When celebrity socialite Paris Hilton was arrested on suspicion of cocaine possession on Aug. 27, the average time to process through the Clark County Detention Center for people facing that charge was about six hours.
Hilton was in and out in about three.
The discrepancy did not go unnoticed by those who know the system best and who question why the celebrity hotel heiress got preferential treatment while those less rich or famous had to languish behind bars for hours longer.
Jessica Murray of Bob's Bail Bonds said her clients "are all asking me 'why can't we get out that quick.' "
Murray, whose clientele is mostly "working girls" charged with nonviolent soliciting or trespassing counts, said the average booking time on those charges is four to 12 hours, followed by another four to 12 hours until release.
But authorities say they weren't doing Hilton any favors. The 5-foot, 8-inch model/actress/celebrity was just too hot to handle.
"Yeah, she was treated differently so I don't have a disruption of my process here at the county jail," said Las Vegas Metropolitan Police Deputy Chief Jim Dixon, who runs the detention center. "When you bring somebody in like that, everybody comes over and tries to look at them. I'd have officers attempting to keep inmates away from her. I'd have disruptions."
The 29-year-old was charged with one felony count of cocaine possession after she opened her purse in front of a police lieutenant and a small baggie of cocaine fell out. Hilton claims that neither the purse nor the cocaine were hers.
She is scheduled to appear before Las Vegas Justice of the Peace Joe Bonaventure on Oct. 27.
After her arrest, she was booked into the downtown jail in the wee hours of that Saturday, along with 207 alleged drunks, drug addicts and drug dealers, prostitutes, thieves, gang members and other less reputable miscreants.
Dixon makes no bones about it. Hilton was pushed through the booking process in order to get her into a separate room and then out of the jail as soon as possible. He said that when he told the media after her arrest that Hilton was treated no differently than others, he was referring to the actual booking process involving things like fingerprints.
Hilton was escorted into the booking room, lined with benches filled with shackled inmates who are cooperating. She was searched. She was put through an initial screening process to identify her and check for outstanding warrants. She went through a medical screening.
Hilton then was escorted to a second room where inmates aren't cuffed while waiting to have their mug shots taken. She then was photographed.
Corrections officers determined she was eligible for release on OR, or on her own recognizance, effectively promising to show up for court later without having to post a bond.
Jail officers have the authority to release some inmates OR at any time of the day or night, Dixon said. While notorious for all manner of untoward behavior and for recent arrests on suspicion of drug possession in other countries, Hilton's bust on the Strip is her first for possession of a controlled substance in the United States. Because of that, she could be released OR.
Officers also can OR most single misdemeanor charges, with battery and soliciting prostitution as big exceptions.
Hilton was allowed to make phone calls while she was being processed out.
Because of overcrowding issues, Hilton presented a major problem for jailers, Dixon said.
"She was moved along out of the general area and put in isolation where nobody can actually get to her," Dixon said.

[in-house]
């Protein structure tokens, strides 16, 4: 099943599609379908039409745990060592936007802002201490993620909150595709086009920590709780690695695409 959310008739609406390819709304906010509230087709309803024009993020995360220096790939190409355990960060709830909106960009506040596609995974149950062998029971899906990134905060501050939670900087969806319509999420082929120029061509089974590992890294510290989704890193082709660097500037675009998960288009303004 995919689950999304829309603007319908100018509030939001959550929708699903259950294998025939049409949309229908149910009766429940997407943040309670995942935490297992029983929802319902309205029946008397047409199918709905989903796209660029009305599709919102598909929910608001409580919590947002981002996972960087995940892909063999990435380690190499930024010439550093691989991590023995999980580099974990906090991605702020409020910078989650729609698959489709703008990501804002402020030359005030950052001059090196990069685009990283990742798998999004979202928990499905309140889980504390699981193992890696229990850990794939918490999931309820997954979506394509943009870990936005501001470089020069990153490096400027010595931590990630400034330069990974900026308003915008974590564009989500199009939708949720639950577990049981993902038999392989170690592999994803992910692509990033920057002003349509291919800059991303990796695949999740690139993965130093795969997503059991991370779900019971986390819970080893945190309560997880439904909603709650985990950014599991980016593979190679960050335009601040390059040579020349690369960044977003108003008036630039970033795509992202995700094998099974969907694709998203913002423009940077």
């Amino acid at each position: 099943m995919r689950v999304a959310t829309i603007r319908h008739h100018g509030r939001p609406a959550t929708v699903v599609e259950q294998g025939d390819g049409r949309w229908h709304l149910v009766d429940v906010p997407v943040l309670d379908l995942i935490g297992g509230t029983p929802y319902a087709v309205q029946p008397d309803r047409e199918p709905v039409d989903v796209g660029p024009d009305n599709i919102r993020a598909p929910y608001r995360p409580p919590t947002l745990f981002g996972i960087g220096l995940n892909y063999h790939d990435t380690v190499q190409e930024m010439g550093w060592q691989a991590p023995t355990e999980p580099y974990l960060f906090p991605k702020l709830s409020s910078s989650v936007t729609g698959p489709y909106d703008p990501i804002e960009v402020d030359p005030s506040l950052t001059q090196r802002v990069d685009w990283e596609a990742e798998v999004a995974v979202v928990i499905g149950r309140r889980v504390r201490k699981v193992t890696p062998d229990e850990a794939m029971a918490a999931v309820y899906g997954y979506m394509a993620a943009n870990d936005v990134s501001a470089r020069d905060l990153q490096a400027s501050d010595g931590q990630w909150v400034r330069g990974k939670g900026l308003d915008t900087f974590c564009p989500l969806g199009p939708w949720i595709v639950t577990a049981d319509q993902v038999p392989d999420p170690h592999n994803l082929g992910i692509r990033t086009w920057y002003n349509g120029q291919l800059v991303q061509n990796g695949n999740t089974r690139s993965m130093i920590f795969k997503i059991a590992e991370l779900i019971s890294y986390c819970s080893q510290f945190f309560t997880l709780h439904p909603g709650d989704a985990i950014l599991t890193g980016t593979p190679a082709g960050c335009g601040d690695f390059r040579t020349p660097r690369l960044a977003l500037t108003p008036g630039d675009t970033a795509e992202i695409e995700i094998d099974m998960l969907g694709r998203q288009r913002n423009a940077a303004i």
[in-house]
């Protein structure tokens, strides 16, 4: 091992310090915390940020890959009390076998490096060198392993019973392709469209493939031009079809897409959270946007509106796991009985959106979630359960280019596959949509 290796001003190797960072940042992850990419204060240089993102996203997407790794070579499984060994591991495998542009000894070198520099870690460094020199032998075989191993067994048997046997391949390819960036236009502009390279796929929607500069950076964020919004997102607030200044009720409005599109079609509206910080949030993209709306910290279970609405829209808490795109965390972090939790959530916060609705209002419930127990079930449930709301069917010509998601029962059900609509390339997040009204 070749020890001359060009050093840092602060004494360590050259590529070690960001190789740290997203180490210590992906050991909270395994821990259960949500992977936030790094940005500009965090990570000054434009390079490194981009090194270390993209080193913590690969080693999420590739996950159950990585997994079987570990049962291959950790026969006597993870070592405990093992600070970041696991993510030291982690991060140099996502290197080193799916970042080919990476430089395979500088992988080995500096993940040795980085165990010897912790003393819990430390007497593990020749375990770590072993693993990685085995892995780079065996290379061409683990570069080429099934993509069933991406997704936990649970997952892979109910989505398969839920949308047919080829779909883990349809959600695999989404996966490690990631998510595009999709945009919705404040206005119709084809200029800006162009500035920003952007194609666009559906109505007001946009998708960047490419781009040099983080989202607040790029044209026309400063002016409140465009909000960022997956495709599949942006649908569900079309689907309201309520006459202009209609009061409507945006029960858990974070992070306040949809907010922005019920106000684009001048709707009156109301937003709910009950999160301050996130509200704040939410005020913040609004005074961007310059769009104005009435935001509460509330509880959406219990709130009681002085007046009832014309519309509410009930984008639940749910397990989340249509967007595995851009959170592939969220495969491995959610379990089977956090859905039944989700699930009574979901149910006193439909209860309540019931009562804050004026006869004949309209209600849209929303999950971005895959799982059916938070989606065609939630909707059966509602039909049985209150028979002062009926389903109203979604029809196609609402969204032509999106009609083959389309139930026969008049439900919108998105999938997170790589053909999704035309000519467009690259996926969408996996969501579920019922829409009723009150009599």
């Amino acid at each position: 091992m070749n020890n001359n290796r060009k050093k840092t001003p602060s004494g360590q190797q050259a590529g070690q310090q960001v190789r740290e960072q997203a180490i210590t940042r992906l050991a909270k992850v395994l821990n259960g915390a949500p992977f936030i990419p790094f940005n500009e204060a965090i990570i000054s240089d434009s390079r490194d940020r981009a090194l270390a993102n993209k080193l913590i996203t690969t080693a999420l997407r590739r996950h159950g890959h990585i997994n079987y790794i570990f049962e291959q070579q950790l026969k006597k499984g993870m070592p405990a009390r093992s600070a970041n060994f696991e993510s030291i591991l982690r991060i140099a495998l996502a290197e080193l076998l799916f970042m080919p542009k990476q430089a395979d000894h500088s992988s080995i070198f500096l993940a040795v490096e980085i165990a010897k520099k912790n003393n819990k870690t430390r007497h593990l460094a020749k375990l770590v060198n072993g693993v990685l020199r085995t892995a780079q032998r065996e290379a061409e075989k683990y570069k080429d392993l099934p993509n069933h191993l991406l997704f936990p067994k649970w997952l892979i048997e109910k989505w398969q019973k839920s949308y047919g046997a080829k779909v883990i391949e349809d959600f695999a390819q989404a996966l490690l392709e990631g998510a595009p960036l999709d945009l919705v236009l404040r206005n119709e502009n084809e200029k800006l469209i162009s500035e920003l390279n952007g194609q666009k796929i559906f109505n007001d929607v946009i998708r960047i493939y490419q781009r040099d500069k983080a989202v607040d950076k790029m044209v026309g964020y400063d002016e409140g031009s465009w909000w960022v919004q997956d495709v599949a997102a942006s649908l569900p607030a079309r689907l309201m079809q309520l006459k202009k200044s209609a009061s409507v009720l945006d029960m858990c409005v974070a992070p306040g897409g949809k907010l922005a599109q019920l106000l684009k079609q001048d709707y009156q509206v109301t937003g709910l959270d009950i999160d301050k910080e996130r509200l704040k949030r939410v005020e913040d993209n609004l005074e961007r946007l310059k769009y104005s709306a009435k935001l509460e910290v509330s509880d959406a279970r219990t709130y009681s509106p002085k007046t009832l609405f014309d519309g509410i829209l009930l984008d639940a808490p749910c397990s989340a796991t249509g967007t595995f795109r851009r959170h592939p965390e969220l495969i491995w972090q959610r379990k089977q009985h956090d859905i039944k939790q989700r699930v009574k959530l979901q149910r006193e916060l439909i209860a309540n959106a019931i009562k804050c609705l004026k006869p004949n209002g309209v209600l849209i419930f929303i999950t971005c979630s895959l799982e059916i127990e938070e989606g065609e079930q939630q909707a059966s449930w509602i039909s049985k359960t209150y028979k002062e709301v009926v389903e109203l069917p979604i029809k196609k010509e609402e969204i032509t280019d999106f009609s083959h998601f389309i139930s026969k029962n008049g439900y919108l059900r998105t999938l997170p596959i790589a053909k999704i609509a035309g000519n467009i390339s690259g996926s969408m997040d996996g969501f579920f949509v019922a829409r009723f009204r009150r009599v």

She couldn't be left alone in a room filled with uncuffed inmates, he said.
"That wouldn't be fair to her. It wouldn't be fair to my officers. It wouldn't be fair to the other inmates," Dixon said. "To put Paris Hilton in an open dorm area with male inmates and female inmates would shut down my process."
So, Hilton spent the rest of her time alone. At one point she was kept in a sergeant's office because all isolation rooms -- also known as drunk tanks -- were full, Dixon said.
But that was inefficient because an officer had to be with her there.
Hilton was shown to her own isolation room for part of her stay, but even that wasn't optimal because the room doors are clear so officers can see in.
Trouble is, so can the inmates, who tend to ogle and gawk, leading to pushing and shoving for a better look.
Dixon, like any jailer, likes to keep things calm. Calm people are faster and easier to move through the process. Calm people don't fight or break things.
Paris Hilton is not calming.
Dixon pointed to police reports that a crowd of about 100 people gathered outside the Wynn to snap photos and take video of Hilton while her boyfriend, Cy Waits, was pulled over and charged with misdemeanor driving under the influence of drugs or alcohol.
"We don't need this disruption in the process at the county jail,'' Dixon said. "As soon as the OR was pushed through, she was kicked out.''
For her part, Murray said she was bothered by Hilton's rapid release.
"I could understand putting her in a separate room. But I don't understand putting her above everyone else,'' Murray said. "If you're alleged to commit a crime, you get treated like everybody else. That's my opinion.''
Others are not so quick to criticize the jailers.
Tony Collins of 911 Bail Bonds said he understood why Hilton was treated differently, and said he knows of other instances where lower-profile people get lucky and get out of jail in three hours.
"If she had gotten out in 30 minutes, that would have been special treatment," he said.
Collins said he only wishes Hilton had needed him to post her bond, that his business could use the free publicity, not to mention future benefits.
"She's in trouble a lot" and could be a good repeat customer, he said.
Contact reporter Francis McCabe at firstname.lastname@example.org or 702-380-1039.